The call to make Cape Town a ‘Smart City’ is getting serious

By Thandisizwe Mgudlwa

Further calls to make Cape Town a ‘Smart City’ continue to increase.

One of the people in the forefront of these calls is Chris Whelan, CEO of business think-tank Accelerate Cape Town.

Whelan says, “Developing a ‘smart city’, where information and communication technology (ICT) is leveraged to provide excellent service and which significantly contributes to a business environment conducive to both foreign and domestic investment, is an important part of positioning Cape Town as Africa’s global city, a city of innovation and inspiration.”

According to Whelan, enabling technology exploitation in education, healthcare, transport, and safety and security all contribute to the development of a ‘smart city’.

“One of the most exciting steps the city is taking in becoming a smart city is the fibre network rollout that is currently underway. This will radically improve the connectivity of businesses, government and residents, and bring significant benefits to all.”

His view has been echoed by Mayan Mathen, Chief Technology Officer for Dimension Data Middle East and Africa.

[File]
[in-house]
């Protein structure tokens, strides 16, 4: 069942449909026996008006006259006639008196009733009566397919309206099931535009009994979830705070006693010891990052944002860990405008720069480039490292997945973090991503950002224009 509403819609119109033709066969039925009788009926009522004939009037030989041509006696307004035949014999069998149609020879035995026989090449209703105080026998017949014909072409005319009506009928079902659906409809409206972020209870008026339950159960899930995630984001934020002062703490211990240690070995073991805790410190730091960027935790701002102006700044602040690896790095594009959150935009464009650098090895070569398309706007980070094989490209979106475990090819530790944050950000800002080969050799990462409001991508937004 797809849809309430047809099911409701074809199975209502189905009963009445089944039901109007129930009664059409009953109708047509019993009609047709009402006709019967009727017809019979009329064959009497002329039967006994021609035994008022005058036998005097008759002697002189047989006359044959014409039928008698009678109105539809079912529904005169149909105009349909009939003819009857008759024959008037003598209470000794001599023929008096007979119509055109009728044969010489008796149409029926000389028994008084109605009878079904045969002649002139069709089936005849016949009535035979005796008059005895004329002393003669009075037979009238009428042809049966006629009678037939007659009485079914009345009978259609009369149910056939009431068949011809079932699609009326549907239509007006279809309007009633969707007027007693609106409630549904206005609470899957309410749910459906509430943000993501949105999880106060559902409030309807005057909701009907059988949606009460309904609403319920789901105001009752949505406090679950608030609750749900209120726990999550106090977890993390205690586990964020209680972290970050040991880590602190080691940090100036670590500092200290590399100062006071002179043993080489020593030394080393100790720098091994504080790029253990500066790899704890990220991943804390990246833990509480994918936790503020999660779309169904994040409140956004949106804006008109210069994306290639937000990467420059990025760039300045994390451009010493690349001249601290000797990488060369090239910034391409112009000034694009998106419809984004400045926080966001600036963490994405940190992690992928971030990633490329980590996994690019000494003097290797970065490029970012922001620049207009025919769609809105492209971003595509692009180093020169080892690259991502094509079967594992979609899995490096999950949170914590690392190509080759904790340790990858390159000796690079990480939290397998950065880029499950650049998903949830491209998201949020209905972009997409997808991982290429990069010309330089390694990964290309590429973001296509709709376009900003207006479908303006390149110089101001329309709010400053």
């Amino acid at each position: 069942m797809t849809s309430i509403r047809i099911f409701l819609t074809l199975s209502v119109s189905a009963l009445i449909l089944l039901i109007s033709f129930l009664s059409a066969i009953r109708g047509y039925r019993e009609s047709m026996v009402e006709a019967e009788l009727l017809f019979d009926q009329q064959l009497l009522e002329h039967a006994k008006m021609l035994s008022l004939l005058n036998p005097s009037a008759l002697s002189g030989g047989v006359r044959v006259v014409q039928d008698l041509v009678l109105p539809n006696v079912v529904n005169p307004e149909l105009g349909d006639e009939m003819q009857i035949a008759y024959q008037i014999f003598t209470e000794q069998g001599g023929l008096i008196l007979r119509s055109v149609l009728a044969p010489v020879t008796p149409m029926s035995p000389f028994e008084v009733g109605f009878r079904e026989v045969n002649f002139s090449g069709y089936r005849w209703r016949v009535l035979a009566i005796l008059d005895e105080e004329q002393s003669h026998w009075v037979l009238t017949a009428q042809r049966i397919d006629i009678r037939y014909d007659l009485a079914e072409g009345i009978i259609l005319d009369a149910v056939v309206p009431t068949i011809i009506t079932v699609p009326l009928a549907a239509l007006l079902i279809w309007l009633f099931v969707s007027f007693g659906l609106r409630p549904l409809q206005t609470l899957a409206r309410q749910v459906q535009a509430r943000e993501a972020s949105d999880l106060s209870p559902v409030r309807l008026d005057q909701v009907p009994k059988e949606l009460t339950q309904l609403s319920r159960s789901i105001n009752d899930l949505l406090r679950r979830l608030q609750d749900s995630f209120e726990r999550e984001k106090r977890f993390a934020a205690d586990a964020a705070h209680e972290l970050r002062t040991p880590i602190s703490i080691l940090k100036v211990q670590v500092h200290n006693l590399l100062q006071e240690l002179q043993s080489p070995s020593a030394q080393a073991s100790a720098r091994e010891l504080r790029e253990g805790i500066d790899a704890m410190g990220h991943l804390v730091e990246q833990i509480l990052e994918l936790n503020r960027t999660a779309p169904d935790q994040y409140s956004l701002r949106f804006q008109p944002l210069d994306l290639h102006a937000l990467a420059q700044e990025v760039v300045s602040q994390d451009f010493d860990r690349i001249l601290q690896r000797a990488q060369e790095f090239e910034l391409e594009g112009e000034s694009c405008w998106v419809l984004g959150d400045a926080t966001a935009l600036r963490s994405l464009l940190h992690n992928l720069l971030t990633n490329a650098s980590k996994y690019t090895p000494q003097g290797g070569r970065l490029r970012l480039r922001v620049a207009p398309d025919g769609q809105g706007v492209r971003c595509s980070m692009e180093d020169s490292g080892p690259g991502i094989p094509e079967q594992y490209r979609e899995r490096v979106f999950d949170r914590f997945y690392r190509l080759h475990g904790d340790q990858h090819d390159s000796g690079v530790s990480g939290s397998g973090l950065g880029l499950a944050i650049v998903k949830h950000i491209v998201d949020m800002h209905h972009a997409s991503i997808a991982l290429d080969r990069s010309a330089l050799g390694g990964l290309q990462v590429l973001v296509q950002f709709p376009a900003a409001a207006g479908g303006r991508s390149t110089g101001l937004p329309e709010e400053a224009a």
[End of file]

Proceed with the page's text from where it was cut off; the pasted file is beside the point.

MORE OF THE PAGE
“The fibre network will provide significant returns on investment, most notably in the area of telecommunications costs, which will provide huge benefits to businesses and residents.”

Mathen said there are four key elements to a smart city: broadband infrastructure in terms of affordable connectivity for businesses, government facilities and residences; knowledge empowerment in terms of effective education and training to enable the workforce; facilitating innovation and stimulating new business development; and simplifying and improving the lifestyles of citizens.

While Jo-Ann Johnston, Chief Director/Head of the Western Cape’s Catalytic infrastructure initiatives in the Department of Economic Development and Tourism, agrees that rolling out high-speed broadband will in itself not achieve the City’s objectives, and said the City is currently working on several key projects.

“We are aiming to provide 1 000 schools in the Western Cape with broadband internet access of 10mbps by the end of 2014. However, the key question is how this improved connectivity will translate into the classroom, and what additional skills will be required to make effective use of this new facility.”

And the Provincial Wireless Access Network, which will in its first phase connect schools, government buildings and rural libraries across the Western Cape province and will ultimately become a province-wide wireless network, is scheduled for completion by 2020.

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